My Kind of Country

Country music from a fan's point of view since 2008

Album Review: Alison Krauss & Union Station – ‘Every Time You Say Goodbye’

everytimeAlthough Alison Krauss had received her fair share of critical acclaim almost from the very beginning of her career, it wasn’t until the release of 1991’s I’ve Got That Old Feeling that she began to slowly build some commercial steam as well. That album peaked at #61 on the Billboard Top Country Albums chart. The following year’s Every Time You Say Goodbye was her first collaboration with Union Station to chart. It only reached a modest #75, but it was still a notable achievement for a bluegrass act at that time. It won the Grammy Award for Best Bluegrass Album in 1993, becoming the group’s first, and Alison’s second overall.

At this particular point in time Union Station consisted of Ron Block (banjo), Barry Bales (bass), Tim Stafford (guitar), Adam Steffey (mandolin), and of course, Alison on fiddle. She shares lead vocal duties with the other band members, as she had done on the group’s previous effort Two Highways. Alison has always been at her best when singing ballads, so she allows the other band members to take the lead with some of the more uptempo numbers such as “Another Night”, “It Won’t Work This Time”, and “Another Day, Another Dollar”, one of the alubm’s highlights which was written by future Union Station member Dan Tyminiski.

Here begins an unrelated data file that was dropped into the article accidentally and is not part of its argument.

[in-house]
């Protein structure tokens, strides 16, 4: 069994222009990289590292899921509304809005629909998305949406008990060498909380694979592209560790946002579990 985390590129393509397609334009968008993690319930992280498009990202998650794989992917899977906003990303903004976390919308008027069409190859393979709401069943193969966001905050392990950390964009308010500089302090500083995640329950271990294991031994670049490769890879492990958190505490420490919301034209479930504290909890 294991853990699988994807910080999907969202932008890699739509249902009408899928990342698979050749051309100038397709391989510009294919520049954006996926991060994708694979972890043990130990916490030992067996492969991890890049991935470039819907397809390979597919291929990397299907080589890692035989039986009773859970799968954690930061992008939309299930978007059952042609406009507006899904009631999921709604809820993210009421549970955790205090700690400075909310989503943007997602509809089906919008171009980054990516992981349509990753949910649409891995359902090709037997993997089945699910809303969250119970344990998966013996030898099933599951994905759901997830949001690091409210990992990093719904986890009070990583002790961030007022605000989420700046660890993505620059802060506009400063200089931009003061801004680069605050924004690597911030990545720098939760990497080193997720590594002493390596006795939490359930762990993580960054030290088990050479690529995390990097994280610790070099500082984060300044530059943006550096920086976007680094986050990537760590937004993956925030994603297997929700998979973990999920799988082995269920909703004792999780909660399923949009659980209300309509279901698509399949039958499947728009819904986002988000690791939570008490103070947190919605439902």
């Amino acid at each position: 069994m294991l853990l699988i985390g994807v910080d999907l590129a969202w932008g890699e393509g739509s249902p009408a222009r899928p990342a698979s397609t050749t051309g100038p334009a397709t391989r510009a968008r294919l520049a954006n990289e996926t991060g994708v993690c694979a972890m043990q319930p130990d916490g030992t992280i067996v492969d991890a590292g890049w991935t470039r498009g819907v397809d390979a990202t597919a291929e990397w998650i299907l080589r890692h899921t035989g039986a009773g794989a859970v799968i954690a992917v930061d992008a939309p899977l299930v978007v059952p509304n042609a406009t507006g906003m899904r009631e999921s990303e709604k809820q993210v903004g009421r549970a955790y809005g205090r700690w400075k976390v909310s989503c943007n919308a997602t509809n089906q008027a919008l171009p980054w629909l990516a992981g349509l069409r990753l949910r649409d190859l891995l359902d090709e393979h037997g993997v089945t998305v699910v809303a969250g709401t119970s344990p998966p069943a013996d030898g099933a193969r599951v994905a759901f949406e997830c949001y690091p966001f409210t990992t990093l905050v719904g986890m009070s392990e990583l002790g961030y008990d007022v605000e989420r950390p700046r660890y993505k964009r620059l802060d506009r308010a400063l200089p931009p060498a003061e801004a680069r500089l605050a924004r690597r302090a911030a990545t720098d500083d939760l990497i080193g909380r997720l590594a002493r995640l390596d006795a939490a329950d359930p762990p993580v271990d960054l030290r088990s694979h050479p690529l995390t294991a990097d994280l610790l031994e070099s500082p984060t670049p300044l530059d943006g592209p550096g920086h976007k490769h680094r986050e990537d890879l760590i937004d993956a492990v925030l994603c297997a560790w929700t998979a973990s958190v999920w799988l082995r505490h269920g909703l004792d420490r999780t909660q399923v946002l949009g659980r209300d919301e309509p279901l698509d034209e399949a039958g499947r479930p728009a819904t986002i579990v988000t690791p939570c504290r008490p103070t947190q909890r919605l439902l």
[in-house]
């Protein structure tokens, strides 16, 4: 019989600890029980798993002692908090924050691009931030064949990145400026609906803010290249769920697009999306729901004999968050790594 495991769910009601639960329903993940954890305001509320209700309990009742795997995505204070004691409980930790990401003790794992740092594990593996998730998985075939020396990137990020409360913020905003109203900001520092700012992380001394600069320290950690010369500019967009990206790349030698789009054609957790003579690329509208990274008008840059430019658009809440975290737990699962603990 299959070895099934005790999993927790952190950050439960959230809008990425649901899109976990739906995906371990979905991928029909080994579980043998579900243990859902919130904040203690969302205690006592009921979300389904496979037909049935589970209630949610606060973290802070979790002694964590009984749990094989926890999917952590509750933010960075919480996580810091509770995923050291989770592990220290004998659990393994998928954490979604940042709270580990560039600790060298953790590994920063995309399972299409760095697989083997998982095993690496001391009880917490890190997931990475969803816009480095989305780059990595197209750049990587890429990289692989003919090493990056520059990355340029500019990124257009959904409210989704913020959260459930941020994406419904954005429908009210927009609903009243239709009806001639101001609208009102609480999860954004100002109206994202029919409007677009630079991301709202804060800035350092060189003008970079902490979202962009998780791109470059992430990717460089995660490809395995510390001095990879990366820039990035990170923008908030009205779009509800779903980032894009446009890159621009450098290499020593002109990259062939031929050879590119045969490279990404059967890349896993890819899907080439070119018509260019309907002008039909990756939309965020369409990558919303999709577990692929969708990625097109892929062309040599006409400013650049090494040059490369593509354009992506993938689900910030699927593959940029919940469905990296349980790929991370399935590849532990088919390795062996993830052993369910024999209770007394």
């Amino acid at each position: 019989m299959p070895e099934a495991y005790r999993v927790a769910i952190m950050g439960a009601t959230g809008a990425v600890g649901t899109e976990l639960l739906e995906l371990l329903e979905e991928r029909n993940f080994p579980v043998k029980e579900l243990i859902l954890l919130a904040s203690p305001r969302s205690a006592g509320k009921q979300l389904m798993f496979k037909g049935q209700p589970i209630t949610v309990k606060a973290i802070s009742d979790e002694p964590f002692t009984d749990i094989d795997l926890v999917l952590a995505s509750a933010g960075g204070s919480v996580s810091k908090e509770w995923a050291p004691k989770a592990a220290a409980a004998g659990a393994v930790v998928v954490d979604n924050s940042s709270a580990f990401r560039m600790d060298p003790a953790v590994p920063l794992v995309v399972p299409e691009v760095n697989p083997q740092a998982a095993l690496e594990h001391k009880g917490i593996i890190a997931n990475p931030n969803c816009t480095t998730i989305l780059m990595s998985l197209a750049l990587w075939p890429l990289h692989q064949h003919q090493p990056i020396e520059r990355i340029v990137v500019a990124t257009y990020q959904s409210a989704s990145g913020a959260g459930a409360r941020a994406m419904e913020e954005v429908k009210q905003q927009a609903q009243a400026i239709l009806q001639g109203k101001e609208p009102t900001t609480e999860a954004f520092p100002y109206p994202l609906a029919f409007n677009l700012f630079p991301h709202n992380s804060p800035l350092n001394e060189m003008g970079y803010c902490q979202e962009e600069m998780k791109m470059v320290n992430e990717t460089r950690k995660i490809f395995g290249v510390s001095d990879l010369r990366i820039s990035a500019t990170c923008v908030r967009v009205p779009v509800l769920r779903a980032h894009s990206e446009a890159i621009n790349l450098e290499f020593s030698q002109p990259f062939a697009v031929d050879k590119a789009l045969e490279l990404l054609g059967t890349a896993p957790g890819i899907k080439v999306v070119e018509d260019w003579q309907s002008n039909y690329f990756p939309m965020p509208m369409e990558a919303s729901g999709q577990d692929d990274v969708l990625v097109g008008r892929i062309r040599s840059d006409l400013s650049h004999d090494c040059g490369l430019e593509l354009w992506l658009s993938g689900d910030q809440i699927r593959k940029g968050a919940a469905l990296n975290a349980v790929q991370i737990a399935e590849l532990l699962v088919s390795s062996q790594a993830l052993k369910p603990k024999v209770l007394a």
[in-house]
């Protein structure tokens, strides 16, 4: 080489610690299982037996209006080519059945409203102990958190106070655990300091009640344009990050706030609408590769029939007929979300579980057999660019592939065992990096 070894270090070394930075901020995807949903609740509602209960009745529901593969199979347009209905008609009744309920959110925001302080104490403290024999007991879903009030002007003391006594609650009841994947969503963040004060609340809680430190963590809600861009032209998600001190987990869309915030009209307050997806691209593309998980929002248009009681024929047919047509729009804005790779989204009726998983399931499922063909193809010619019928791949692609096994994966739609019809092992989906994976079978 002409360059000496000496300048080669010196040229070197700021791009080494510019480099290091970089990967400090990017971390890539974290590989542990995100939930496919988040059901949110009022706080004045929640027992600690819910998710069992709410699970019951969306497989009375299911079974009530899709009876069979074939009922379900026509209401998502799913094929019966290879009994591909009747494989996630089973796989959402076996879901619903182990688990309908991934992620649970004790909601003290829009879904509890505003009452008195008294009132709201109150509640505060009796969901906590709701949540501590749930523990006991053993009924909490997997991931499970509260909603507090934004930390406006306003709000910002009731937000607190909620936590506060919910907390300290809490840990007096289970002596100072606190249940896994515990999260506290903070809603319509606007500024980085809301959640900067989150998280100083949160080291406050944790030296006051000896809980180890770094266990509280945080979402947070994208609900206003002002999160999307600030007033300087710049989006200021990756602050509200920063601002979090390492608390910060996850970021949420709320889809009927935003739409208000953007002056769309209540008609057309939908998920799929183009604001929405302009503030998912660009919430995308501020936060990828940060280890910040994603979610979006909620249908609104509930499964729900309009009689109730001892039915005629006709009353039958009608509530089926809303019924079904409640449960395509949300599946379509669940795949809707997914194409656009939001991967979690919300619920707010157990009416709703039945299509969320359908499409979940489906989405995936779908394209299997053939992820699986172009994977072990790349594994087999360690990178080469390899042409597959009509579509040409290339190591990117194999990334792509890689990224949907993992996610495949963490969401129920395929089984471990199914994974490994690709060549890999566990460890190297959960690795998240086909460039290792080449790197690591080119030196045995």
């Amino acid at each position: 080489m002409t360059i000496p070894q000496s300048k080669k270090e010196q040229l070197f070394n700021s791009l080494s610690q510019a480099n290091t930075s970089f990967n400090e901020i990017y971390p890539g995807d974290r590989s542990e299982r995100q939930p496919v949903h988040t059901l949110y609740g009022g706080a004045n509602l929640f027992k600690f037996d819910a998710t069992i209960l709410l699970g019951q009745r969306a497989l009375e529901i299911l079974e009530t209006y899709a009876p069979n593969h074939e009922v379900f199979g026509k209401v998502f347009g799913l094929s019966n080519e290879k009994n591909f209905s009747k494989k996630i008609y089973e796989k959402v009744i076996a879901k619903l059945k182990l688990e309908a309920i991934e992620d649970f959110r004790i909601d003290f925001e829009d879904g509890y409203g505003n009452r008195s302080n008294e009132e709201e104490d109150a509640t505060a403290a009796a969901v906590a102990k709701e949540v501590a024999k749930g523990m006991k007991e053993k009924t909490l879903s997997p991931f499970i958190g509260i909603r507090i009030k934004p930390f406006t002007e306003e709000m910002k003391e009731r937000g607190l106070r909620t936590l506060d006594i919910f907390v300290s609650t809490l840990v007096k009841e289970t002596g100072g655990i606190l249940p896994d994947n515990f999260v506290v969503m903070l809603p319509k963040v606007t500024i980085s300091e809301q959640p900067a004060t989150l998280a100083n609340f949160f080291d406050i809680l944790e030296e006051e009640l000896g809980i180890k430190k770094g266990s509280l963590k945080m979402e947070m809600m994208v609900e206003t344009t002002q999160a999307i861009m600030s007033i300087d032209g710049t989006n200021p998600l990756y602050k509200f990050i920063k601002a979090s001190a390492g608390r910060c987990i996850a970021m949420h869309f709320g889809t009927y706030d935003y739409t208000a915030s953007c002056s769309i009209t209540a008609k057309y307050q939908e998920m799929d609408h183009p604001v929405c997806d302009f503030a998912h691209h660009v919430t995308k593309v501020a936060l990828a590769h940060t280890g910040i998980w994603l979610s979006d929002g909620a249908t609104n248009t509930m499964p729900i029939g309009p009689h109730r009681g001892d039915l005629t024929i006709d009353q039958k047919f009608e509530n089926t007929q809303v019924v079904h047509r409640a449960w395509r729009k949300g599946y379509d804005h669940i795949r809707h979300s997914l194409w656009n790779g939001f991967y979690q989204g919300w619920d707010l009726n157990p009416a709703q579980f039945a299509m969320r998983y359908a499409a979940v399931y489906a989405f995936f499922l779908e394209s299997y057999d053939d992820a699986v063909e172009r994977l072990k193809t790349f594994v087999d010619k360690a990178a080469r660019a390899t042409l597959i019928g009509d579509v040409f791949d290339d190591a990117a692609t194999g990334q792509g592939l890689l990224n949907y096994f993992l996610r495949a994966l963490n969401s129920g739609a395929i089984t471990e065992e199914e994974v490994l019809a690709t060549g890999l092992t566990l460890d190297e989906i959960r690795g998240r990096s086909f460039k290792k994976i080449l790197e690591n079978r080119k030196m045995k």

Although Every Time You Say Goodbye finds Alison assuming production duties for the very first time, the album’s content doesn’t differ much from her earlier works. The pop flourishes which characterize her later work are largely absent here. The album’s best tracks are the ballad “Heartsrings”, “New Fool” and the title track, which is the sole contribution by John Pennell, who had provided much of the material for the group’s previous album as well as Alison’s solo efforts. All three of these tracks were released as singles, though none of them charted. Rounder had begun releasing singles to country radio beginning with 1991’s “I’ve Got That Old Feeling” but only “Steel Rails” had charted and it peaked at an underwhelming #73. It would be another three years before Alison enjoyed her mainstream breakthrough with her cover of Keith Whitley’s “When You Say Nothing At All”, after which she became a much sought-after guest vocalist in Nashville. At this stage, however, her success and that of Union Station, were still confined to the bluegrass world. Every Time You Say Goodbye is a solid effort that will appeal to Alison’s fans, but will probably do little to win over bluegrass skeptics.

Grade: A

One response to “Album Review: Alison Krauss & Union Station – ‘Every Time You Say Goodbye’

  1. Pingback: SONG OF THE DAY – “EVERY TIME YOU SAY GOODBYE” by Alison Krauss & Union Station | Not Your Mom's Playlist

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